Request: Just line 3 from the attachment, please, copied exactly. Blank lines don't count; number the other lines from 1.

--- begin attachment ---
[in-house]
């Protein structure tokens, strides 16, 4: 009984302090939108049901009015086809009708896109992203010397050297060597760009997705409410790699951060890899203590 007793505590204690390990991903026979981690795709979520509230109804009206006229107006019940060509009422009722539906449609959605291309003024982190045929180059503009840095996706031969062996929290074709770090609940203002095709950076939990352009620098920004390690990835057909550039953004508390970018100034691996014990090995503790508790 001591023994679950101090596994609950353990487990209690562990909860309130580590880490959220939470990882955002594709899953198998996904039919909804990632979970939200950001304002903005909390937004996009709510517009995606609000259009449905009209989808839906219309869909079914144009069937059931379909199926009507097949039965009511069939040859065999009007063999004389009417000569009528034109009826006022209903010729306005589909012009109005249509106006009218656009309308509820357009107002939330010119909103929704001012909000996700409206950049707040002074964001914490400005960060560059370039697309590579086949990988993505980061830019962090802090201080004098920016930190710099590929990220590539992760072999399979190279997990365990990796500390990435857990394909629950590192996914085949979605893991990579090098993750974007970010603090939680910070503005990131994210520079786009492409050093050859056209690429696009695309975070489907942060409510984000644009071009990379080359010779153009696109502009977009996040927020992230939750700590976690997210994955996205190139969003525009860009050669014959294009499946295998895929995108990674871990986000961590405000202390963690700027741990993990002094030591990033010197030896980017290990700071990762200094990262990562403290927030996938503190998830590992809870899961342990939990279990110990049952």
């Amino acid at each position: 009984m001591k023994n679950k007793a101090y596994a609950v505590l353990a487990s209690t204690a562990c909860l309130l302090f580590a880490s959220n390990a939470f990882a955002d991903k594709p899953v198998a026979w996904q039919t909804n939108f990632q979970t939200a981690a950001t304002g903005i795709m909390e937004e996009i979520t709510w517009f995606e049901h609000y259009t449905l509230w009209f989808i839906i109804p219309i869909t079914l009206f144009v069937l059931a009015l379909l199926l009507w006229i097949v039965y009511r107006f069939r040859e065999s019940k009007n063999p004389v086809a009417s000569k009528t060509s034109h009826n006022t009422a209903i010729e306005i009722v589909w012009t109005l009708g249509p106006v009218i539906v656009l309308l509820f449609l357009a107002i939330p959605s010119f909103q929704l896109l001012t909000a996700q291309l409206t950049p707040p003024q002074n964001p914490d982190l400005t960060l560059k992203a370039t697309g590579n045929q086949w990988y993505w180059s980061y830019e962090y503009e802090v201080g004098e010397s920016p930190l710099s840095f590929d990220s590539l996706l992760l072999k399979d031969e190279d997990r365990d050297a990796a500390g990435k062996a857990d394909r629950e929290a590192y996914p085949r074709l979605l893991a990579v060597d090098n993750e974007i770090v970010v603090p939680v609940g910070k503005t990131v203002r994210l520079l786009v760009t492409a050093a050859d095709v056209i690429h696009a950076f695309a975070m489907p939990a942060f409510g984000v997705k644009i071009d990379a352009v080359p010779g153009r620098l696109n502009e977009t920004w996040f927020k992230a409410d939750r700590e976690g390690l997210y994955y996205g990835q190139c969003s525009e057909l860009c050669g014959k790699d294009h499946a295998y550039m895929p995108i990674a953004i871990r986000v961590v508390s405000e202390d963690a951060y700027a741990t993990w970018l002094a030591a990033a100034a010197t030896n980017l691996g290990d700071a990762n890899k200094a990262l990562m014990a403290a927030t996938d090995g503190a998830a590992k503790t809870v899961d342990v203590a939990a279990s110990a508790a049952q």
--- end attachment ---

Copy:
């Amino acid at each position: 009984m001591k023994n679950k007793a101090y596994a609950v505590l353990a487990s209690t204690a562990c909860l309130l302090f580590a880490s959220n390990a939470f990882a955002d991903k594709p899953v198998a026979w996904q039919t909804n939108f990632q979970t939200a981690a950001t304002g903005i795709m909390e937004e996009i979520t709510w517009f995606e049901h609000y259009t449905l509230w009209f989808i839906i109804p219309i869909t079914l009206f144009v069937l059931a009015l379909l199926l009507w006229i097949v039965y009511r107006f069939r040859e065999s019940k009007n063999p004389v086809a009417s000569k009528t060509s034109h009826n006022t009422a209903i010729e306005i009722v589909w012009t109005l009708g249509p106006v009218i539906v656009l309308l509820f449609l357009a107002i939330p959605s010119f909103q929704l896109l001012t909000a996700q291309l409206t950049p707040p003024q002074n964001p914490d982190l400005t960060l560059k992203a370039t697309g590579n045929q086949w990988y993505w180059s980061y830019e962090y503009e802090v201080g004098e010397s920016p930190l710099s840095f590929d990220s590539l996706l992760l072999k399979d031969e190279d997990r365990d050297a990796a500390g990435k062996a857990d394909r629950e929290a590192y996914p085949r074709l979605l893991a990579v060597d090098n993750e974007i770090v970010v603090p939680v609940g910070k503005t990131v203002r994210l520079l786009v760009t492409a050093a050859d095709v056209i690429h696009a950076f695309a975070m489907p939990a942060f409510g984000v997705k644009i071009d990379a352009v080359p010779g153009r620098l696109n502009e977009t920004w996040f927020k992230a409410d939750r700590e976690g390690l997210y994955y996205g990835q190139c969003s525009e057909l860009c050669g014959k790699d294009h499946a295998y550039m895929p995108i990674a953004i871990r986000v961590v508390s405000e202390d963690a951060y700027a741990t993990w970018l002094a030591a990033a100034a010197t030896n980017l691996g290990d700071a990762n890899k200094a990262l990562m014990a403290a927030t996938d090995g503190a998830a590992k503790t809870v899961d342990v203590a939990a279990s110990a508790a049952q």